Let’s Talk About Flex, Baby

Let’s talk about flex, baby. You know, Flexibility. All the good things. All the bad things.

If you’ve ever written a flyer about yoga or pitched a workshop or corporate classes, or tried convincing Aunt Sally or Uncle Phil to take up yoga, I bet you’ve touted ‘flexibility’ as one of the benefits of yoga. I know I have.

So let’s play the part of Uncle Phil for a second:

“Okay but so what if I can’t touch my toes. What’s the big deal anyways?”

Do you want to jump in – or do you want me to? I bet we both have our rap down pretty good correlating tight hamstrings and back aches and lost productivity. It’s then a quick hop, skip and a jump to slipping in Uncle Phil’s favorite activity and assuring him that yoga’d be great for that:

“You know Uncle Phil, a little more flexibility could mean the difference between you qualifying for sectionals in lawn bowling this year or not….”

Of course, we’re just backdooring Uncle Phil into the full experience of yoga via asana. We’ll get him chanting and doing meditation soon enough. He’ll learn flexibility of the mind and heart, too, and compassion and being present and all that. But first, we gotta get him limbered up.  Right?  Or… no?

Well. Maybe before we move past benefit number one (“flexibility”) we should clarify what it is. Maybe it’s not exactly what we’ve been saying it was.  Maybe it’s not some generic thing you either have or don’t have. Maybe Phil’s right: touching your toes proves nothing more than you can touch your toes.

Do you have 15 minutes? It’s a little bit of time, I know, but it’ll be totally worth your while, I promise.

In fact, come back later if you want, grab a friend or two, some chai lattes and make a mini-date of it.

The guy in the video – Gary Gray – is not a “yogi’ and he’s definitely not a guru. But movement professionals from around the world fly to his podunk town in Michigan to study with him because- well, I’ll let you figure out why. I dropped everything when I had the chance to do a year-long fellowship with him

What he has to say has HUGE implications for the Yoga community. At least, that’s what I think. How about you?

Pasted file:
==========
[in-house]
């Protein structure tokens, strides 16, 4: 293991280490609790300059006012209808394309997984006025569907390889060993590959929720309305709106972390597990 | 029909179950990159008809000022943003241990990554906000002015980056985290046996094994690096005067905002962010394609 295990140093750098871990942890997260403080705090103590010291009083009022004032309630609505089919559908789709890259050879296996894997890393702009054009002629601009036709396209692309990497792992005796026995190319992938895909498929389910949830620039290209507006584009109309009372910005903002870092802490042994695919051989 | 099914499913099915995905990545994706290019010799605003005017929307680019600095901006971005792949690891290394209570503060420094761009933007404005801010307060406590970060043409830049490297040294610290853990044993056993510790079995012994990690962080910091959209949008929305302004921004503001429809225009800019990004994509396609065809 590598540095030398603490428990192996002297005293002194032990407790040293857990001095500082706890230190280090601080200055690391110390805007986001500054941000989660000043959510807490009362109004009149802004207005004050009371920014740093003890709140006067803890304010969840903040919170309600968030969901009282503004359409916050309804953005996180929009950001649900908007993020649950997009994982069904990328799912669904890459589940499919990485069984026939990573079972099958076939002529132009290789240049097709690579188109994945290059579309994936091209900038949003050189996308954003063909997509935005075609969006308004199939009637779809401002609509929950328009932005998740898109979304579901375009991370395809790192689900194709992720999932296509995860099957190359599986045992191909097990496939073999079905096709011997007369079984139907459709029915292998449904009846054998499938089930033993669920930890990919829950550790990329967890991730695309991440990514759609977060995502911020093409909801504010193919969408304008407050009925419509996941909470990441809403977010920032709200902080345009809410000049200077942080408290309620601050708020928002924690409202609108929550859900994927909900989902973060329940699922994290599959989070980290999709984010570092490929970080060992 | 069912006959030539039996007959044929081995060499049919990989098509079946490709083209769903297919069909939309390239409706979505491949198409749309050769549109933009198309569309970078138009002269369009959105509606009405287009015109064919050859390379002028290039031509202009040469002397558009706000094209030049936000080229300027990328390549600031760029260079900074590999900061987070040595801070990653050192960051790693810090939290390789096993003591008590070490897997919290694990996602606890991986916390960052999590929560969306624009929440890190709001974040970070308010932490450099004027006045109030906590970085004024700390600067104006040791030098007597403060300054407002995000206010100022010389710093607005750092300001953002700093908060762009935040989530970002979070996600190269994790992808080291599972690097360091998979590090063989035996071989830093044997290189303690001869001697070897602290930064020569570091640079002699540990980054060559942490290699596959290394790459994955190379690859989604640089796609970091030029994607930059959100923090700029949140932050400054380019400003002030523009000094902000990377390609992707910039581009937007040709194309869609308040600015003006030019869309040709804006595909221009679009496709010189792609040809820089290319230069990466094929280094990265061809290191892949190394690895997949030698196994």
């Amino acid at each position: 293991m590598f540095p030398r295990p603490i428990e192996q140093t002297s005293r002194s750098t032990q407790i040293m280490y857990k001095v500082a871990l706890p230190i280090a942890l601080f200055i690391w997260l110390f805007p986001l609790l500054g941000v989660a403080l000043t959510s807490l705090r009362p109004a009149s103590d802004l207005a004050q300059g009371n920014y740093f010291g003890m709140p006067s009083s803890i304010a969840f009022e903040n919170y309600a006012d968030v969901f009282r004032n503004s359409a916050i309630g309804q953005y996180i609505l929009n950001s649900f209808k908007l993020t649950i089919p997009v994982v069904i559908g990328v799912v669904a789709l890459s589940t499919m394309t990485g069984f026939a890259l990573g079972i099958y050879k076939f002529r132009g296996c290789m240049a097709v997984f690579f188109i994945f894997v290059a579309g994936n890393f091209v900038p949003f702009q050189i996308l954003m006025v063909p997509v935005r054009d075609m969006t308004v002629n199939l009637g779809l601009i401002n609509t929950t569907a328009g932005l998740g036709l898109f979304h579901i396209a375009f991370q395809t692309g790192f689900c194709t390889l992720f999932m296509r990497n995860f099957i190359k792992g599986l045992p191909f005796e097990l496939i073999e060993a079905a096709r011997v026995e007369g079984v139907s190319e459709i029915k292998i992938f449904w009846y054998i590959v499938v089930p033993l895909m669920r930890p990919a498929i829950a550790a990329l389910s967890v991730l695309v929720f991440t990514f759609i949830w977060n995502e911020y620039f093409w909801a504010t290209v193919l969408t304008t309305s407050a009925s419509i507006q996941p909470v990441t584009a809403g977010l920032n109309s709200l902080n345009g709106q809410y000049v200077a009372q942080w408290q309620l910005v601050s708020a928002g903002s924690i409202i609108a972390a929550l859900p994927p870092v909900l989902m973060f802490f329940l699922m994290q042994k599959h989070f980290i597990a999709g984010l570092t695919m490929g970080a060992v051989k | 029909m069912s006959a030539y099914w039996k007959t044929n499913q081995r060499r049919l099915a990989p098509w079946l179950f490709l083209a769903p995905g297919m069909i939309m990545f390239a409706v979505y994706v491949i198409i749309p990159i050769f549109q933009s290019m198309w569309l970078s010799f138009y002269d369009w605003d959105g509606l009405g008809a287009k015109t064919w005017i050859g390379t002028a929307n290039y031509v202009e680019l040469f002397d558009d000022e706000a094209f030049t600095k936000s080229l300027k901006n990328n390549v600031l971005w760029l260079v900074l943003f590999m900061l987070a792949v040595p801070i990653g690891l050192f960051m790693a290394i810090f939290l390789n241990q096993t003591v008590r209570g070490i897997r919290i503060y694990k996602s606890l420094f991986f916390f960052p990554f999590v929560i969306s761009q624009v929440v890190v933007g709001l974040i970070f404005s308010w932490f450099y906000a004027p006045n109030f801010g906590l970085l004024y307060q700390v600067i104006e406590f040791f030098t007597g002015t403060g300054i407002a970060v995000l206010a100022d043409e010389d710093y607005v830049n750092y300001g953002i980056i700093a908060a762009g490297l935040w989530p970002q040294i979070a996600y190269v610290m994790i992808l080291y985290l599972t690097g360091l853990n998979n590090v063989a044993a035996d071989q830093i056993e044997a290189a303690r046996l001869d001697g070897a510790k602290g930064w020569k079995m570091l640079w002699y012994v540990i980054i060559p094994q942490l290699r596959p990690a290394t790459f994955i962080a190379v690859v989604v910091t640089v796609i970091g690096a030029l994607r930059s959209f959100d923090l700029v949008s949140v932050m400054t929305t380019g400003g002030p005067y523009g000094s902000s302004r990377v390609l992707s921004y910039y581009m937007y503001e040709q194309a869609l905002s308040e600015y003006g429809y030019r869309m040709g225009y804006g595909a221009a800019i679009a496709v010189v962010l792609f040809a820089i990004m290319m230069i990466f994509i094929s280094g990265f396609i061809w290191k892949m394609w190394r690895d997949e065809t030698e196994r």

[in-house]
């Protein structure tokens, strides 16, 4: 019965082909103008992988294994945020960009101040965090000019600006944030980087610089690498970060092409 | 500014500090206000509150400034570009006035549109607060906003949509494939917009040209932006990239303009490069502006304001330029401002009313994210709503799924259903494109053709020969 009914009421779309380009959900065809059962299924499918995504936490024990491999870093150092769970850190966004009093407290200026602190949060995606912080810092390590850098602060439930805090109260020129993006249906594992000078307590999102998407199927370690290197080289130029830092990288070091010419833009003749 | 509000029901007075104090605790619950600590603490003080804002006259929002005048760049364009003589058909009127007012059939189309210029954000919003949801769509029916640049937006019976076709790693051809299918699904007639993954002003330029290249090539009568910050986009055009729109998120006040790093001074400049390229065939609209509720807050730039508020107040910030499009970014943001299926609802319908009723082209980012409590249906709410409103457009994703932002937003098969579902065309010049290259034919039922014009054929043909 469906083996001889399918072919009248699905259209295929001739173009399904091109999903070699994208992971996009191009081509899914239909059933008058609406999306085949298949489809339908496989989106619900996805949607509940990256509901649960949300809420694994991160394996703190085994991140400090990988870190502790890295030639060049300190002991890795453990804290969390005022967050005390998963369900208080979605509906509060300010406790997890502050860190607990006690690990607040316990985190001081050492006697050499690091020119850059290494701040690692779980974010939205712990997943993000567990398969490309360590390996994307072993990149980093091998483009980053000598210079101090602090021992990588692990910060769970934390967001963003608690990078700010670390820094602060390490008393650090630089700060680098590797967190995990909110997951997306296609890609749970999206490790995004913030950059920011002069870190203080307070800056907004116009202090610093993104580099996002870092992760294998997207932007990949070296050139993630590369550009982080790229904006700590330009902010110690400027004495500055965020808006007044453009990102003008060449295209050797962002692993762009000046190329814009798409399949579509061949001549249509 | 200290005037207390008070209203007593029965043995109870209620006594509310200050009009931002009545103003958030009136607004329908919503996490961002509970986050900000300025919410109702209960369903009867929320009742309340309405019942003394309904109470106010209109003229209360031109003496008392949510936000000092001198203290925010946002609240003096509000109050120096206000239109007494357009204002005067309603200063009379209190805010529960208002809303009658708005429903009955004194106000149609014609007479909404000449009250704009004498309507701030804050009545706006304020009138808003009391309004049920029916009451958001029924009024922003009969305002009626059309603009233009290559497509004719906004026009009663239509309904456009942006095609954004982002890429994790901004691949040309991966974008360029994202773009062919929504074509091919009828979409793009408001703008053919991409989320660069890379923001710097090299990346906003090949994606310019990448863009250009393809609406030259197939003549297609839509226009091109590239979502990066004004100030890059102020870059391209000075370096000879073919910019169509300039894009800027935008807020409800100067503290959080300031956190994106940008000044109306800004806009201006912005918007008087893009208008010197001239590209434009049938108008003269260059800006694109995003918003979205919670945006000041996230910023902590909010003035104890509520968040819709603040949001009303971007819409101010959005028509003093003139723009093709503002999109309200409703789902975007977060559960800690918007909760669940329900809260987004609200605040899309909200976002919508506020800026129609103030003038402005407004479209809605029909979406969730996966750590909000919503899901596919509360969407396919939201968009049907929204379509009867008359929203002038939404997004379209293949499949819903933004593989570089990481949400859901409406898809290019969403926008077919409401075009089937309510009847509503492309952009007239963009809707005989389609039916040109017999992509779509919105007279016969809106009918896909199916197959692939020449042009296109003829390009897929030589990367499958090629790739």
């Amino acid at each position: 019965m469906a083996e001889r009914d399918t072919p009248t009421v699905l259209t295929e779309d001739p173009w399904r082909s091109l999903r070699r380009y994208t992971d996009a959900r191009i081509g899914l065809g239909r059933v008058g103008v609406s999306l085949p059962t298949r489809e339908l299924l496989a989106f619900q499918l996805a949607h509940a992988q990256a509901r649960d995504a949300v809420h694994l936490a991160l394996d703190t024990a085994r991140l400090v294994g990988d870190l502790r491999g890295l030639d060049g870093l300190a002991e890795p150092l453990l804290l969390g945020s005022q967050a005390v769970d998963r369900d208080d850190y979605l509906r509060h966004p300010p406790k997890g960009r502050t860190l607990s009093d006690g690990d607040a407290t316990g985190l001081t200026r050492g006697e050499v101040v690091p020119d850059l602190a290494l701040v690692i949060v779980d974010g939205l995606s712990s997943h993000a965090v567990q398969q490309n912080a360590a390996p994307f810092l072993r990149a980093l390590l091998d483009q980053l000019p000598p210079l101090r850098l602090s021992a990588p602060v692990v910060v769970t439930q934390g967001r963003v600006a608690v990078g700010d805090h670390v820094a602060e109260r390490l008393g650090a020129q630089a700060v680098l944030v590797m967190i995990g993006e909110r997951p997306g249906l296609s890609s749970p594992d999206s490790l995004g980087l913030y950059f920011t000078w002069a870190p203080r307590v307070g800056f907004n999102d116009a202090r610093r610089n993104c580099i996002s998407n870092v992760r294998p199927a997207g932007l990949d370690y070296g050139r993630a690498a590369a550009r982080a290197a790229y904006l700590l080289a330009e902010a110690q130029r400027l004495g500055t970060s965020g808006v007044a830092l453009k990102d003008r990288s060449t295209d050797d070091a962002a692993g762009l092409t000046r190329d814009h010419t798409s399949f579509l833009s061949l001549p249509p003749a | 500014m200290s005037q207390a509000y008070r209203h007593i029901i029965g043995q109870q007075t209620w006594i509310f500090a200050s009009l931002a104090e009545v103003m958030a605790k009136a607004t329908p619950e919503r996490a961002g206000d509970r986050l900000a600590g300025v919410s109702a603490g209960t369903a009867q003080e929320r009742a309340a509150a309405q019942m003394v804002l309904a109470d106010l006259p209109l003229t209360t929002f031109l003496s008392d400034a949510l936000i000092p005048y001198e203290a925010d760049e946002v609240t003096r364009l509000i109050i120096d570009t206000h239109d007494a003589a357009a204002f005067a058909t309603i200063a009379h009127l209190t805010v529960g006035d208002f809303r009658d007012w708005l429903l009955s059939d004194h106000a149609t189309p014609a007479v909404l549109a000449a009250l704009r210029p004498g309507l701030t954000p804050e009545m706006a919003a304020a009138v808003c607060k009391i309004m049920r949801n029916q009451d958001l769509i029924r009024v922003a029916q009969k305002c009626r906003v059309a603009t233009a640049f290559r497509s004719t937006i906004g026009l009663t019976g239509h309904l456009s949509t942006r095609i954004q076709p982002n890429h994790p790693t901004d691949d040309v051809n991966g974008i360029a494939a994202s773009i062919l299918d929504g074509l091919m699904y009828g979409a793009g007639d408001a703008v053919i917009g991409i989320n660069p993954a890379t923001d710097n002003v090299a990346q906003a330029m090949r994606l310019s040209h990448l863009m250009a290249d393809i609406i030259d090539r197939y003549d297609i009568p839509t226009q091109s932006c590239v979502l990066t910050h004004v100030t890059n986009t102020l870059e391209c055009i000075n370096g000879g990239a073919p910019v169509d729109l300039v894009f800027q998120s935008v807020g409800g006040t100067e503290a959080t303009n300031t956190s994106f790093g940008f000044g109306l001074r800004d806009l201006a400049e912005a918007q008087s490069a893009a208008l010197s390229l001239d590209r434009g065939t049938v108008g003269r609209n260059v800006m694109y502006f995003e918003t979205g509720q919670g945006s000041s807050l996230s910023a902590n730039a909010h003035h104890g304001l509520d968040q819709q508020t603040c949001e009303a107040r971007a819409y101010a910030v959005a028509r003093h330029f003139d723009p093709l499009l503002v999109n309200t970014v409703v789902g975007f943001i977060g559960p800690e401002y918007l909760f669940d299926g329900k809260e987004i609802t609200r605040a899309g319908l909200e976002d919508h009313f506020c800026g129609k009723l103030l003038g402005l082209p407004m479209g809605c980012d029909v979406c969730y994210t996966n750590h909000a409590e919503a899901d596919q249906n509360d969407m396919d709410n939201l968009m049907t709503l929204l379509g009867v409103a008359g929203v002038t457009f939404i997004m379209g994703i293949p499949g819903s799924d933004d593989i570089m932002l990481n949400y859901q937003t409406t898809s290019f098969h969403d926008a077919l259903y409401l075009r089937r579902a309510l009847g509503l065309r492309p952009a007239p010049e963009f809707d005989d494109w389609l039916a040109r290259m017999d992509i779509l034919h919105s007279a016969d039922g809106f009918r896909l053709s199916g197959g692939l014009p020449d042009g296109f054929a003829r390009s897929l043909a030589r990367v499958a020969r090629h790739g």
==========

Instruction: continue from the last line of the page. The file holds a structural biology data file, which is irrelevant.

All the good things. All the bad things. You and me: let’s talk about flex.

4 responses

  1. Great share – thank you. As I read your post, I was thinking – well, I just tell people flexibility is a side effect, and that the more relevant “why yoga” has to do with learning to be in your body, as it is, present and aware. How far you stretch is not the point, and has very little to do with the essence of yoga.

    But then I read on, and watched the video, and got in to my teaching/learning mind, and wow – this is great stuff! Love the functionality of looking at flexibility from a multidimensional view. Not only does it make me think about how I would approach flexibility from a yoga and fitness standpoint but also makes me think further about the therapeutic work I do in a Thai massage session. I will have to explore this more ~ and thanks for the intro to the Gray Institute as well.

    I don’t get on to read many posts these days, but yours always catch my attention. Thanks again. Appreciate your blog.

    • Thanks Amy. I really appreciate the encouragement and glad you found some inspiration in the post/video. The teachings of Yoga continually evolve as collectively we hold our attention on them for an extended period of time – despite the distractions. I feel there is much insight in the work of the Gray Institute and have found that integrating it into my understanding of asana, breath work in asana, pranayama and meditation has been profound. Again, I’m grateful that you take the time to not only read but also to reach out and comment, too. Thank you.

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